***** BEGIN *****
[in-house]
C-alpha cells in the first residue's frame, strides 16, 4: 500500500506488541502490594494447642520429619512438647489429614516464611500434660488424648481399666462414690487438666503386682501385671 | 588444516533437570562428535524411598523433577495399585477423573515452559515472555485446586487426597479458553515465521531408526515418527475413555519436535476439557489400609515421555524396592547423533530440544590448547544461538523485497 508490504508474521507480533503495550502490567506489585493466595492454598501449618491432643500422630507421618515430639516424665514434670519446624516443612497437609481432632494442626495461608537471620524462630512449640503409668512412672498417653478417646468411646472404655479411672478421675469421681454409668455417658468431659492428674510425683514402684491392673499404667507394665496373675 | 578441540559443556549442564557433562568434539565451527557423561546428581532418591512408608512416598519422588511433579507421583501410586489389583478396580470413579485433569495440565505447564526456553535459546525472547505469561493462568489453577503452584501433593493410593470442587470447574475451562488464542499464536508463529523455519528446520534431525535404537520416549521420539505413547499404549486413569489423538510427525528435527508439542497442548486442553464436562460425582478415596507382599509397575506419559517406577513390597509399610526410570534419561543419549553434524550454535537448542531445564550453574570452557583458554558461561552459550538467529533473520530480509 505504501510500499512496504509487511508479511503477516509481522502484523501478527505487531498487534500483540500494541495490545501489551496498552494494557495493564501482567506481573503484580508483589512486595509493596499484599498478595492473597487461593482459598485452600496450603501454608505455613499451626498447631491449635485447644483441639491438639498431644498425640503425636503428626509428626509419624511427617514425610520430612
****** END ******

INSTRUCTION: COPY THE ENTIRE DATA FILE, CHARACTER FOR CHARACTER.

[in-house]
C-alpha cells in the first residue's frame, strides 16, 4: 500500500506488541502490594494447642520429619512438647489429614516464611500434660488424648481399666462414690487438666503386682501385671 | 588444516533437570562428535524411598523433577495399585477423573515452559515472555485446586487426597479458553515465521531408526515418527475413555519436535476439557489400609515421555524396592547423533530440544590448547544461538523485497 508490504508474521507480533503495550502490567506489585493466595492454598501449618491432643500422630507421618515430639516424665514434670519446624516443612497437609481432632494442626495461608537471620524462630512449640503409668512412672498417653478417646468411646472404655479411672478421675469421681454409668455417658468431659492428674510425683514402684491392673499404667507394665496373675 | 578441540559443556549442564557433562568434539565451527557423561546428581532418591512408608512416598519422588511433579507421583501410586489389583478396580470413579485433569495440565505447564526456553535459546525472547505469561493462568489453577503452584501433593493410593470442587470447574475451562488464542499464536508463529523455519528446520534431525535404537520416549521420539505413547499404549486413569489423538510427525528435527508439542497442548486442553464436562460425582478415596507382599509397575506419559517406577513390597509399610526410570534419561543419549553434524550454535537448542531445564550453574570452557583458554558461561552459550538467529533473520530480509 505504501510500499512496504509487511508479511503477516509481522502484523501478527505487531498487534500483540500494541495490545501489551496498552494494557495493564501482567506481573503484580508483589512486595509493596499484599498478595492473597487461593482459598485452600496450603501454608505455613499451626498447631491449635485447644483441639491438639498431644498425640503425636503428626509428626509419624511427617514425610520430612